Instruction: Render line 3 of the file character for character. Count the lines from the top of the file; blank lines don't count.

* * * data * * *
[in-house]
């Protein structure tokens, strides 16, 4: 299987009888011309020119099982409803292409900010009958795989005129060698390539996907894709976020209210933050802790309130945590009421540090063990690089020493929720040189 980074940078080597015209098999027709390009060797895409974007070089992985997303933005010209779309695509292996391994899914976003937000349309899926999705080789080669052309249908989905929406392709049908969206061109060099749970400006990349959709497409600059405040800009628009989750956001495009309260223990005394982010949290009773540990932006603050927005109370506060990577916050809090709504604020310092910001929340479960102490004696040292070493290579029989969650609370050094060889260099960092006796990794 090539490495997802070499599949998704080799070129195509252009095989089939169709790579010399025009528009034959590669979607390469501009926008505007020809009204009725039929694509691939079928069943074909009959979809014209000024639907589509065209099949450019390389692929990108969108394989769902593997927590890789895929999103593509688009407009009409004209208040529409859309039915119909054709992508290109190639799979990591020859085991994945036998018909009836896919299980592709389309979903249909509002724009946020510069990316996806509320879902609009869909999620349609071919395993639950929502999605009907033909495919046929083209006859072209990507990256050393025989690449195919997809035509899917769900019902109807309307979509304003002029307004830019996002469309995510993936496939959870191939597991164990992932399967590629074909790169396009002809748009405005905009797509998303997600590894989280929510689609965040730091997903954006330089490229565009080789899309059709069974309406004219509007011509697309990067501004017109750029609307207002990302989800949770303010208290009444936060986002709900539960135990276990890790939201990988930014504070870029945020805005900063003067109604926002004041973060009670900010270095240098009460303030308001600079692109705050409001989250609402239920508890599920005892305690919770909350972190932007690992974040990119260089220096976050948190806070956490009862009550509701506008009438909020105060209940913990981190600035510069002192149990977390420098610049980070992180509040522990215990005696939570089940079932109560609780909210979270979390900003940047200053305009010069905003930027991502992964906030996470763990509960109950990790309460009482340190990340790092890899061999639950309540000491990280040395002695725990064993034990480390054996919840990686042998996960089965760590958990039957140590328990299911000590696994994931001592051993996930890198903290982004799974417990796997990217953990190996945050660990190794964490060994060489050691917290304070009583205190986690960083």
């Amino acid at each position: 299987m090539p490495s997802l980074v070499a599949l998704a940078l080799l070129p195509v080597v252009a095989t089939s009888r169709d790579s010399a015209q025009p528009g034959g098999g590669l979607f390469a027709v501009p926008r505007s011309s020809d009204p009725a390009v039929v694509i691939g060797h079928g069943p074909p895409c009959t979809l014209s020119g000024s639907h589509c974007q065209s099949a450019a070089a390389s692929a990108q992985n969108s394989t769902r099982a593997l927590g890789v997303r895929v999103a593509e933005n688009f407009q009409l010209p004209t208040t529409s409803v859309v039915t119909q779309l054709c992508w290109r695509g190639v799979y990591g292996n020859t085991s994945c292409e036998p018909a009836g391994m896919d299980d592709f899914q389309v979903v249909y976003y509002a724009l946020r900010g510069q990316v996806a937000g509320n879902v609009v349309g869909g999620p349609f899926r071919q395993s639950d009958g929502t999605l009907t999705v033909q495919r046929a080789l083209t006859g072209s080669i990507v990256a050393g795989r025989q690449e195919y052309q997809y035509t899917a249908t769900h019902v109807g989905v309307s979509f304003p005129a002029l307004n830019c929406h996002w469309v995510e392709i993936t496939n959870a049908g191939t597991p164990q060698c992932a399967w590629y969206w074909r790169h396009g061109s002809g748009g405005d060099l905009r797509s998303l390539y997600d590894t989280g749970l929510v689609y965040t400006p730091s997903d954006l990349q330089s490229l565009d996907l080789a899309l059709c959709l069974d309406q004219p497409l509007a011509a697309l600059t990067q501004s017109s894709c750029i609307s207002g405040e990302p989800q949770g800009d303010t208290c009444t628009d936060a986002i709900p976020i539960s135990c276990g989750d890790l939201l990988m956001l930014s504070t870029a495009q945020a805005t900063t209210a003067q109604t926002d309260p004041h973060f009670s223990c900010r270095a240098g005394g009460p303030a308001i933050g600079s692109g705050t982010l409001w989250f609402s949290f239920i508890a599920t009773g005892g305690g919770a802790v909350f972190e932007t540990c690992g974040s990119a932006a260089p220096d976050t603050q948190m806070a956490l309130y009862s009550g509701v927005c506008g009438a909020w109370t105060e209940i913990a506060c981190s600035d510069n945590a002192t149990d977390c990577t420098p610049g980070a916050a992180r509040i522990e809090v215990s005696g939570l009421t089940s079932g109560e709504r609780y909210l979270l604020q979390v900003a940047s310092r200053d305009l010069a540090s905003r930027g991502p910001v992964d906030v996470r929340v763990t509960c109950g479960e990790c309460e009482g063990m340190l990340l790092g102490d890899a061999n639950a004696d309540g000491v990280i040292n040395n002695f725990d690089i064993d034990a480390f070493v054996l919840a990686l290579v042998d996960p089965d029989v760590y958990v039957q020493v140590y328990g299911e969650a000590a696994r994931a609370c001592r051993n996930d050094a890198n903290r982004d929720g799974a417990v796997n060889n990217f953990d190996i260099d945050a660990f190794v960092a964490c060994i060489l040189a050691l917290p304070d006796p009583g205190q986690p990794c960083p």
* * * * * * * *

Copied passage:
């Amino acid at each position: 299987m090539p490495s997802l980074v070499a599949l998704a940078l080799l070129p195509v080597v252009a095989t089939s009888r169709d790579s010399a015209q025009p528009g034959g098999g590669l979607f390469a027709v501009p926008r505007s011309s020809d009204p009725a390009v039929v694509i691939g060797h079928g069943p074909p895409c009959t979809l014209s020119g000024s639907h589509c974007q065209s099949a450019a070089a390389s692929a990108q992985n969108s394989t769902r099982a593997l927590g890789v997303r895929v999103a593509e933005n688009f407009q009409l010209p004209t208040t529409s409803v859309v039915t119909q779309l054709c992508w290109r695509g190639v799979y990591g292996n020859t085991s994945c292409e036998p018909a009836g391994m896919d299980d592709f899914q389309v979903v249909y976003y509002a724009l946020r900010g510069q990316v996806a937000g509320n879902v609009v349309g869909g999620p349609f899926r071919q395993s639950d009958g929502t999605l009907t999705v033909q495919r046929a080789l083209t006859g072209s080669i990507v990256a050393g795989r025989q690449e195919y052309q997809y035509t899917a249908t769900h019902v109807g989905v309307s979509f304003p005129a002029l307004n830019c929406h996002w469309v995510e392709i993936t496939n959870a049908g191939t597991p164990q060698c992932a399967w590629y969206w074909r790169h396009g061109s002809g748009g405005d060099l905009r797509s998303l390539y997600d590894t989280g749970l929510v689609y965040t400006p730091s997903d954006l990349q330089s490229l565009d996907l080789a899309l059709c959709l069974d309406q004219p497409l509007a011509a697309l600059t990067q501004s017109s894709c750029i609307s207002g405040e990302p989800q949770g800009d303010t208290c009444t628009d936060a986002i709900p976020i539960s135990c276990g989750d890790l939201l990988m956001l930014s504070t870029a495009q945020a805005t900063t209210a003067q109604t926002d309260p004041h973060f009670s223990c900010r270095a240098g005394g009460p303030a308001i933050g600079s692109g705050t982010l409001w989250f609402s949290f239920i508890a599920t009773g005892g305690g919770a802790v909350f972190e932007t540990c690992g974040s990119a932006a260089p220096d976050t603050q948190m806070a956490l309130y009862s009550g509701v927005c506008g009438a909020w109370t105060e209940i913990a506060c981190s600035d510069n945590a002192t149990d977390c990577t420098p610049g980070a916050a992180r509040i522990e809090v215990s005696g939570l009421t089940s079932g109560e709504r609780y909210l979270l604020q979390v900003a940047s310092r200053d305009l010069a540090s905003r930027g991502p910001v992964d906030v996470r929340v763990t509960c109950g479960e990790c309460e009482g063990m340190l990340l790092g102490d890899a061999n639950a004696d309540g000491v990280i040292n040395n002695f725990d690089i064993d034990a480390f070493v054996l919840a990686l290579v042998d996960p089965d029989v760590y958990v039957q020493v140590y328990g299911e969650a000590a696994r994931a609370c001592r051993n996930d050094a890198n903290r982004d929720g799974a417990v796997n060889n990217f953990d190996i260099d945050a660990f190794v960092a964490c060994i060489l040189a050691l917290p304070d006796p009583g205190q986690p990794c960083p």